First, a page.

With this knowledge, “have” feels more like “force.” Hashmi said the American’s “hypocrisy is not only patent but unbearable,” because while he says she doesn’t have to go through with it, the girl really only has two choices, according to Hashmi’s analysis: “either have the abortion to satisfy the man and stay with him… or face the future on her own,” and the girl has been proven to be incapable of being on her own (149).

She also prioritizes the American to a pathetic extent, which is telling about femininity and masculinity; being a woman means putting a man’s needs first. The only emotions she articulately expresses is her desire to keep him happy and satisfied. Originally, when the American mentions the operation, the girl is silent in response and instead distracts herself by staring at the table or simply saying nothing as he drones more about the simplicity of the operation. This reaction is more similar to a child being scolded than a conversation between two adults.

Eventually, she agrees because she doesn’t “care about” herself (Hemingway 147). She would rather him be happy than herself be happy. This isn’t a selfless act of love or anything romantic. It’s representative of how women cater to men and their desires instead of caring about or even considering their own.

She continues to act more like a child later on in their conversation, threatening to scream if her boyfriend continues speaking about it. She is unable to truly articulate how she feels in any healthy or responsible fashion, due to her lack of maturity and complete dependence on her partner. There are a couple of possible reasons why she can’t do this. One possible argument would be that she’s afraid of upsetting him, which would be consistent with how she panders to him and his wants instead of her own.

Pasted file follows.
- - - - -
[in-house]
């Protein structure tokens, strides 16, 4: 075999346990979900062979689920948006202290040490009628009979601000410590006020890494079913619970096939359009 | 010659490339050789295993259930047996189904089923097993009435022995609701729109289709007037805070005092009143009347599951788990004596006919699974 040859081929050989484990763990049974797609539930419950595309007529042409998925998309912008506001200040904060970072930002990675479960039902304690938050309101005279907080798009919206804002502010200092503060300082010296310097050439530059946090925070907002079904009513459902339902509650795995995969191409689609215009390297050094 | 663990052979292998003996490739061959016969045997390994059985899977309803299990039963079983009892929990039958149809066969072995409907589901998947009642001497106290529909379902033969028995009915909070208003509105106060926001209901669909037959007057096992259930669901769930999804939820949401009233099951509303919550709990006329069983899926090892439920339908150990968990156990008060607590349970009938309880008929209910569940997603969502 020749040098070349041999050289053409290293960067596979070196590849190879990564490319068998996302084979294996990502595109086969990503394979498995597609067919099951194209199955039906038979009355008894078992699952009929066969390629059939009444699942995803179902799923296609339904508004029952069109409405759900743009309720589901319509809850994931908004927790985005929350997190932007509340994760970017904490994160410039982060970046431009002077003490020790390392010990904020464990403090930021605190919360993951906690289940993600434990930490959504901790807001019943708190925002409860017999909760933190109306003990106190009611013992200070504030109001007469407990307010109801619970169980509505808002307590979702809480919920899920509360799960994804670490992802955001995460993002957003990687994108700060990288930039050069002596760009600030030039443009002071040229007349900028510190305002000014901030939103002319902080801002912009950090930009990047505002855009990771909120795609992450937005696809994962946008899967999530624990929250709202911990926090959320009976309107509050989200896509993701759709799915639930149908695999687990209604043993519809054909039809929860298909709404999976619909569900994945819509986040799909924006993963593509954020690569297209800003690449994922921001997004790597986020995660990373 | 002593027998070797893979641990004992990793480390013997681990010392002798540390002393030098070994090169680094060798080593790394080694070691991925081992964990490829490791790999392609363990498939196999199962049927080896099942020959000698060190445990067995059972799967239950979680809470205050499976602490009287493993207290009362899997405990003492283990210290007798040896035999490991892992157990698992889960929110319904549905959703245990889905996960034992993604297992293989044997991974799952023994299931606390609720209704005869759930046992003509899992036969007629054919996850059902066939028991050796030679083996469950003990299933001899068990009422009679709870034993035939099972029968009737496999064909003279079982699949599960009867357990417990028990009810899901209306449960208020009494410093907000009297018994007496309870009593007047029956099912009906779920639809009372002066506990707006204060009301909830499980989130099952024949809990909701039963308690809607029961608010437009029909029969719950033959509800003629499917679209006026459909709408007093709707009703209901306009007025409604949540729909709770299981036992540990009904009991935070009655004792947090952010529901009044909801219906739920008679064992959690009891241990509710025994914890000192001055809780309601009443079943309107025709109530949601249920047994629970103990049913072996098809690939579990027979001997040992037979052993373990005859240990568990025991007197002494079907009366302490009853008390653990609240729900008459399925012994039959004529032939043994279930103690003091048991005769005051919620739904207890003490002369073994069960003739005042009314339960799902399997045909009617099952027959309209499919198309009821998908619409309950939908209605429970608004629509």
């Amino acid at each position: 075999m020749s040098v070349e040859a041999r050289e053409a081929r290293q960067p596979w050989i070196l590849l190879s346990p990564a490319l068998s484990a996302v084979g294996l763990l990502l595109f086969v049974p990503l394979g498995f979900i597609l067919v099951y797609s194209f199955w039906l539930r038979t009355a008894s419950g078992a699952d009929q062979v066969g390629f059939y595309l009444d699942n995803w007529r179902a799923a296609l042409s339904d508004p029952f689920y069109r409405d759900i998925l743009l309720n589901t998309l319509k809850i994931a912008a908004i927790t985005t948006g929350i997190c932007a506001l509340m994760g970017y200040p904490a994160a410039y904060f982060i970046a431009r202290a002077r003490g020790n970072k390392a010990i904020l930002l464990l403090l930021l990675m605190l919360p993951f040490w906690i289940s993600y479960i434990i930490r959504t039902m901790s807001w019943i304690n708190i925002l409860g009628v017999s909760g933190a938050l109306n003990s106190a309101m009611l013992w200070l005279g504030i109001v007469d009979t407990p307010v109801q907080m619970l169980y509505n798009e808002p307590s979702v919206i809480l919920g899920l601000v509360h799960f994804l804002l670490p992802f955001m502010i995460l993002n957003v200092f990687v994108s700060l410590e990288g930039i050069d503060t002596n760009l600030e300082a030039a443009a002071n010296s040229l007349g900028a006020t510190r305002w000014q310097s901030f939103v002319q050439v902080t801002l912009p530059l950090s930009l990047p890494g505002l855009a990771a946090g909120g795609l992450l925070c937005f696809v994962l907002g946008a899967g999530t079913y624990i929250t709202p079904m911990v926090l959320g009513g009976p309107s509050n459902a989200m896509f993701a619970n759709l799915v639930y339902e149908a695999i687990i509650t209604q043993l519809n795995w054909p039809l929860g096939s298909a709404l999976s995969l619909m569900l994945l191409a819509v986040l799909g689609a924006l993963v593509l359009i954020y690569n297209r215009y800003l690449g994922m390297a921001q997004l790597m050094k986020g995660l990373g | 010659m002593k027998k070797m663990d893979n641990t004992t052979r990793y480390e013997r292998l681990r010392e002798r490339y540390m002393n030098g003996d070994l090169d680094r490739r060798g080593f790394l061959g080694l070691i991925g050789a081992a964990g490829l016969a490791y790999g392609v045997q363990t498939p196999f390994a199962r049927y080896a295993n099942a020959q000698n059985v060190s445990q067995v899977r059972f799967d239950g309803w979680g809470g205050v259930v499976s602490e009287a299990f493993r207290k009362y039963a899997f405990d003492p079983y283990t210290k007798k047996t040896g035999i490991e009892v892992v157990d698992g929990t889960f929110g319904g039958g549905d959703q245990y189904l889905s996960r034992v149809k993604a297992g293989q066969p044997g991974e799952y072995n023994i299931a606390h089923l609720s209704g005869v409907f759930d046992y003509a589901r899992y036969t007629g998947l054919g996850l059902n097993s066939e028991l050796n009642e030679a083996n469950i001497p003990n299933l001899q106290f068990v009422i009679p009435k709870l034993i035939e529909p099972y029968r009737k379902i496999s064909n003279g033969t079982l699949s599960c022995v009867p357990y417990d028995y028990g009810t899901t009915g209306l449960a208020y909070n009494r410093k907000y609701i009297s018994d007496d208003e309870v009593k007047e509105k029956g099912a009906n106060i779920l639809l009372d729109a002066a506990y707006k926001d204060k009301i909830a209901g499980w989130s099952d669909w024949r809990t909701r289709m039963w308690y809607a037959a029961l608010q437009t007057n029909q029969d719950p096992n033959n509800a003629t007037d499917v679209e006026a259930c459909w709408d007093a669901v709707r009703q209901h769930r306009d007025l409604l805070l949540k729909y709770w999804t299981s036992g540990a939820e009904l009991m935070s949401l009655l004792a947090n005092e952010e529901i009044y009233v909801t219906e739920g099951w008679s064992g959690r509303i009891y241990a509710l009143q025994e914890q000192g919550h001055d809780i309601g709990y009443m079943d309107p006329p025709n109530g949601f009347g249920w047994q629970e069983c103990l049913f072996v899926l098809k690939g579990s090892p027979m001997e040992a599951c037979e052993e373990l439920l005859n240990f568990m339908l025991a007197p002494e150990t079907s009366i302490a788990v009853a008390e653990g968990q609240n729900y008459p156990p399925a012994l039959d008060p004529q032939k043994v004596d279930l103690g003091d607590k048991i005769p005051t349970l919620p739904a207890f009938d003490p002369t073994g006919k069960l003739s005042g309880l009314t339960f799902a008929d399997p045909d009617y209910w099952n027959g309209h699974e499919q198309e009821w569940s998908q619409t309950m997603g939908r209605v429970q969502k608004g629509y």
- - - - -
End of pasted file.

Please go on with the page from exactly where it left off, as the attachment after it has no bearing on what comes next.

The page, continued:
Another argument is that she simply doesn’t have the vocabulary or ability to speak for herself due to her childlike behavior and lack of emotional intelligence. It’s very possible that the girl is simply unable to defend herself and act like an adult because she has been trained to be emotionally stunted, instead of being taught to be emotionally independent and self-assured. This is completely gendered, and can be observed in contrast to how the American clearly states his opinions and his desires while the girl stifles and stays silent.

She cannot speak her opinion because women are not taught to speak their opinion. She does not know how to break the boundaries of her assigned gender roles.

The couple’s dynamic is unhealthy and based solely on the girl’s dependence on him. This is reflected on their travelling dynamic alone. They’re in Spain and she cannot speak Spanish, meaning she has to depend on him to communicate with locals, which can be seen by their interactions with the waitress. This detail is reflective of how she is emotionally. Without him, she cannot travel; without him, she cannot really emotionally survive. She really “may or may not have any option other than to continue to be the man’s companion” both on their vacation and in life (Hashmi 74).

Ultimately, “Hills Like White Elephants” deals with the idea of “choice.” Choice is related to abortion, like the pro-choice movement, and the girl. There is some level of irony in the fact that she is the one having an abortion but seemingly has little choice in anything she is doing, from her drinks to her body.

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Girl in Hemingway's Hills Like White Elephants. (2022, Dec 16). Retrieved from